Canadian Agri-Business Linked to Moroccan Conflict Mineral – by Mitchell Anderson ( – October 14, 2013)

Agrium’s import of phosphate from occupied Western Sahara raises serious legal, ethical questions. Steaming towards Vancouver is a freighter holding almost $10 million of phosphate rock from Western Sahara — a region that has been militarily occupied by Morocco since 1975.

When the load arrives around Oct. 24 at Neptune Bulk Terminals in North Vancouver, it could be the first import of conflict minerals coming directly into Canada since the apartheid era in South Africa.

Plight of the Saharawi people

Calgary-based Agrium is the owner of the 60,000 tonnes of phosphate rock aboard the freighter Ultra Bellambi and has entered into an agreement with Moroccan state-owned company OCP to import one million tonnes each year until 2020. Agrium confirmed to The Tyee that at least some of this material is being sourced from Western Sahara.

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NEWS RELEASE: Ensuring a balanced and informed debate on conflict minerals: Global Witness’s response to Tim Worstall’s 23rd September piece on

30th September 2013

Last week, published a piece by Tim Worstall in which he argued against the introduction of legally binding measures in the EU to tackle conflict minerals. The piece, titled ‘Global Witness’ Latest Silly Suggestion on Conflict Minerals’ argued for a voluntary industry-led scheme and suggested that the cost to business of implementing legally binding measures will be too onerous. Sadly, didn’t want to publish a separate article to present a different opinion to this one-sided piece. As such, we are publishing our full response below.

We need an informed debate to break the links between natural resources and conflict, not unhelpful rhetoric.

Right now, some of the world’s most brutal conflicts and human rights abuses are being funded by internationally-traded minerals and gems that enter the European market. Armed groups and violent security forces profit from the control of mines and trading routes in places like eastern Democratic Republic of Congo (DRC), Colombia, Burma, Zimbabwe and Central African Republic (CAR). Companies that list on our global markets buy these resources, often without regard for whether they are funding harm.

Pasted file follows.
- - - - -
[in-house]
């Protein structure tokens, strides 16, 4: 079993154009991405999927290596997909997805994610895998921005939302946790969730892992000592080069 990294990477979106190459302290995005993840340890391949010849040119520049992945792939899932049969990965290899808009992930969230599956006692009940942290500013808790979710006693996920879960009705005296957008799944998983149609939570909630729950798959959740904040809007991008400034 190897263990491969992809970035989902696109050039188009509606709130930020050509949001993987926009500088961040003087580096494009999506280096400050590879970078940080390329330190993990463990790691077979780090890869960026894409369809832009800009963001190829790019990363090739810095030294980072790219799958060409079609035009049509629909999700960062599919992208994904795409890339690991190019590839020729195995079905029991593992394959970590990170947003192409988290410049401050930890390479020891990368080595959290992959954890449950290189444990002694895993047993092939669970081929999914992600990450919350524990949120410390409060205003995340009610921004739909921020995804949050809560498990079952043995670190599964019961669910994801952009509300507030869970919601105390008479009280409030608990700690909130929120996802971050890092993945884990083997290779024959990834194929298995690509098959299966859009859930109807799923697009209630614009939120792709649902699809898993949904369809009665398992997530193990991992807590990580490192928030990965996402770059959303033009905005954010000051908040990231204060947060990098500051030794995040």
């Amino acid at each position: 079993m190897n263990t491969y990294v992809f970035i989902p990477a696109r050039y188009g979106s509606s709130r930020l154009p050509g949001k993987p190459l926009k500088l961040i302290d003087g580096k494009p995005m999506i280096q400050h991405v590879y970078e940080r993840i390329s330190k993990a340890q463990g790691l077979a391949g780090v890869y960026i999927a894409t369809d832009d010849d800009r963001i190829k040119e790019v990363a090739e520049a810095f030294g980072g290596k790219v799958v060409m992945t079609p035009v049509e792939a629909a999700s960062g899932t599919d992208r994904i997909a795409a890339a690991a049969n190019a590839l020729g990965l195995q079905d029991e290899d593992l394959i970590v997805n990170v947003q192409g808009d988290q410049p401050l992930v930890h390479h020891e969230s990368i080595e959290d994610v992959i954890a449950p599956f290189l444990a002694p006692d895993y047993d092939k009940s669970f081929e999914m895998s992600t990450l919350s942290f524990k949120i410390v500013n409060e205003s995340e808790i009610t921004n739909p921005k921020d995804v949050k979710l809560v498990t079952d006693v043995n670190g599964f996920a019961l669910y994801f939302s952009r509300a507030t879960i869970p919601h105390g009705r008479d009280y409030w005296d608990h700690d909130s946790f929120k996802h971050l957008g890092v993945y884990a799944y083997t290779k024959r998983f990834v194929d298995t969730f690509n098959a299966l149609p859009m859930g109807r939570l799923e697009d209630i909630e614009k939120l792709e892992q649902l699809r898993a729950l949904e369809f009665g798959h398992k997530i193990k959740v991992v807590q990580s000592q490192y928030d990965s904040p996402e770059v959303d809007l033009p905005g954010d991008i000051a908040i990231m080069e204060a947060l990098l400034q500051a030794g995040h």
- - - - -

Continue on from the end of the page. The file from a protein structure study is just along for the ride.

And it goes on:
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Blood diamonds and do-gooders – by Dustin Benton (New Statesman – September 26, 2013)

Tim Worstall on conflict minerals – good economics, bad politics.

Earlier this week, Global Witness, the organisation behind restrictions on blood diamonds, called for an EU law to restrict the use of conflict minerals. This would match a US law, called the Dodd-Frank Act, which requires companies to trace the origin of certain metals through their supply chain to ensure they don’t come from known conflict zones.

To be clear, conflict minerals are both horrible and, unfortunately, in most of our electronics. Few would defend them, but the call for a new law was immediately met by criticism. “There are times when the actions of do-gooders makes [sic] me want to kneel down and weep bitter tears of pain,” exclaimed Tim Worstall in Forbes, who wrote a riposte to the call for the new law.

This isn’t because Worstall supports conflict minerals – he doesn’t – but because he thinks that we can prevent conflict minerals from being used for 300-400 times less money. Fundamentally, this is a debate about how best to create supply chain transparency, an essential component of resource resilience.

In essence, Worstall’s solution is to regulate smelters rather than manufacturers. Because the mineral ores used to create metals have a unique “fingerprint”, they can be tested prior to smelting to ensure the fingerprint doesn’t match that of mines from known conflict areas.

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Global Witness’ Latest Silly Suggestion About Conflict Minerals – by Tim Worstall (Forbes Magazine – September 24, 2013)

There are times when the actions of do-gooders makes me want to kneel down and weep bitter tears of pain. One such is the latest proposal from Global Witness on the subject of conflict minerals. They’ve decided that one particular program, one massively expensive and destructive of human wealth, should not be curtailed, adjusted or made more efficient: no, they’ve decided that it should be expanded. Forgive me for having rather strong views on this but it’s all happening in a corner of my working world and I can see what they’re doing wrong.